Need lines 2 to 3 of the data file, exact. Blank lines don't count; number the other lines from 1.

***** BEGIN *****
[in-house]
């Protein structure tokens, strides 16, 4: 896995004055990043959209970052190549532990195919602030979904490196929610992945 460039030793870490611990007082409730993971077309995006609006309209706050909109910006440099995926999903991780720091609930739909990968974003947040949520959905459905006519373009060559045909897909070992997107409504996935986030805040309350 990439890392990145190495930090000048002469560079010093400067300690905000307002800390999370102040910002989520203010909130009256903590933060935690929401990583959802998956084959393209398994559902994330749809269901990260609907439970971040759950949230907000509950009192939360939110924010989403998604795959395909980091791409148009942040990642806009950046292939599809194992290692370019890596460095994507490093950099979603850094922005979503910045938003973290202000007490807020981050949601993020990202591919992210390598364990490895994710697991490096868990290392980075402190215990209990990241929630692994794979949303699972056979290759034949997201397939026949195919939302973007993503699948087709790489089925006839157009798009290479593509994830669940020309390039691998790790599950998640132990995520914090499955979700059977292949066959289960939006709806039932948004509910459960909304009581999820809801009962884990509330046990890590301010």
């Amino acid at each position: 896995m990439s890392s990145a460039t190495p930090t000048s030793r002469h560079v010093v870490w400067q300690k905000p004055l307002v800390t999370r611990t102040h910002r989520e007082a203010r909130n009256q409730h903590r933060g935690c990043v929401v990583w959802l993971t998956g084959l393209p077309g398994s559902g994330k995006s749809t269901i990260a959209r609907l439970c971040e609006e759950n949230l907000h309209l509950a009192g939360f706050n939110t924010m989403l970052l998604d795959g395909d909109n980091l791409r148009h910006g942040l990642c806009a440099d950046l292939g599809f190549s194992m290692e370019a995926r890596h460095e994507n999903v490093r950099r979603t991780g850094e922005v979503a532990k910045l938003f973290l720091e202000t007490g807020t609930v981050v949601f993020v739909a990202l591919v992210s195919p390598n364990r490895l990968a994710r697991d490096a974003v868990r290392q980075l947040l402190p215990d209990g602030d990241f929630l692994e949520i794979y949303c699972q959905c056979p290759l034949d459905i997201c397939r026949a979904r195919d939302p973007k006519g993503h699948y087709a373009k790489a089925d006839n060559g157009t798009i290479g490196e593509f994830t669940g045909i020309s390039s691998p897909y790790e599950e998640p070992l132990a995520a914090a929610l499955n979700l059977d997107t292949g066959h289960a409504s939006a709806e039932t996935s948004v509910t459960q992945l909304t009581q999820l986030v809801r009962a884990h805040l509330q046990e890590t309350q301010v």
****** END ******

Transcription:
């Protein structure tokens, strides 16, 4: 896995004055990043959209970052190549532990195919602030979904490196929610992945 460039030793870490611990007082409730993971077309995006609006309209706050909109910006440099995926999903991780720091609930739909990968974003947040949520959905459905006519373009060559045909897909070992997107409504996935986030805040309350 990439890392990145190495930090000048002469560079010093400067300690905000307002800390999370102040910002989520203010909130009256903590933060935690929401990583959802998956084959393209398994559902994330749809269901990260609907439970971040759950949230907000509950009192939360939110924010989403998604795959395909980091791409148009942040990642806009950046292939599809194992290692370019890596460095994507490093950099979603850094922005979503910045938003973290202000007490807020981050949601993020990202591919992210390598364990490895994710697991490096868990290392980075402190215990209990990241929630692994794979949303699972056979290759034949997201397939026949195919939302973007993503699948087709790489089925006839157009798009290479593509994830669940020309390039691998790790599950998640132990995520914090499955979700059977292949066959289960939006709806039932948004509910459960909304009581999820809801009962884990509330046990890590301010």
């Amino acid at each position: 896995m990439s890392s990145a460039t190495p930090t000048s030793r002469h560079v010093v870490w400067q300690k905000p004055l307002v800390t999370r611990t102040h910002r989520e007082a203010r909130n009256q409730h903590r933060g935690c990043v929401v990583w959802l993971t998956g084959l393209p077309g398994s559902g994330k995006s749809t269901i990260a959209r609907l439970c971040e609006e759950n949230l907000h309209l509950a009192g939360f706050n939110t924010m989403l970052l998604d795959g395909d909109n980091l791409r148009h910006g942040l990642c806009a440099d950046l292939g599809f190549s194992m290692e370019a995926r890596h460095e994507n999903v490093r950099r979603t991780g850094e922005v979503a532990k910045l938003f973290l720091e202000t007490g807020t609930v981050v949601f993020v739909a990202l591919v992210s195919p390598n364990r490895l990968a994710r697991d490096a974003v868990r290392q980075l947040l402190p215990d209990g602030d990241f929630l692994e949520i794979y949303c699972q959905c056979p290759l034949d459905i997201c397939r026949a979904r195919d939302p973007k006519g993503h699948y087709a373009k790489a089925d006839n060559g157009t798009i290479g490196e593509f994830t669940g045909i020309s390039s691998p897909y790790e599950e998640p070992l132990a995520a914090a929610l499955n979700l059977d997107t292949g066959h289960a409504s939006a709806e039932t996935s948004v509910t459960q992945l909304t009581q999820l986030v809801r009962a884990h805040l509330q046990e890590t309350q301010v």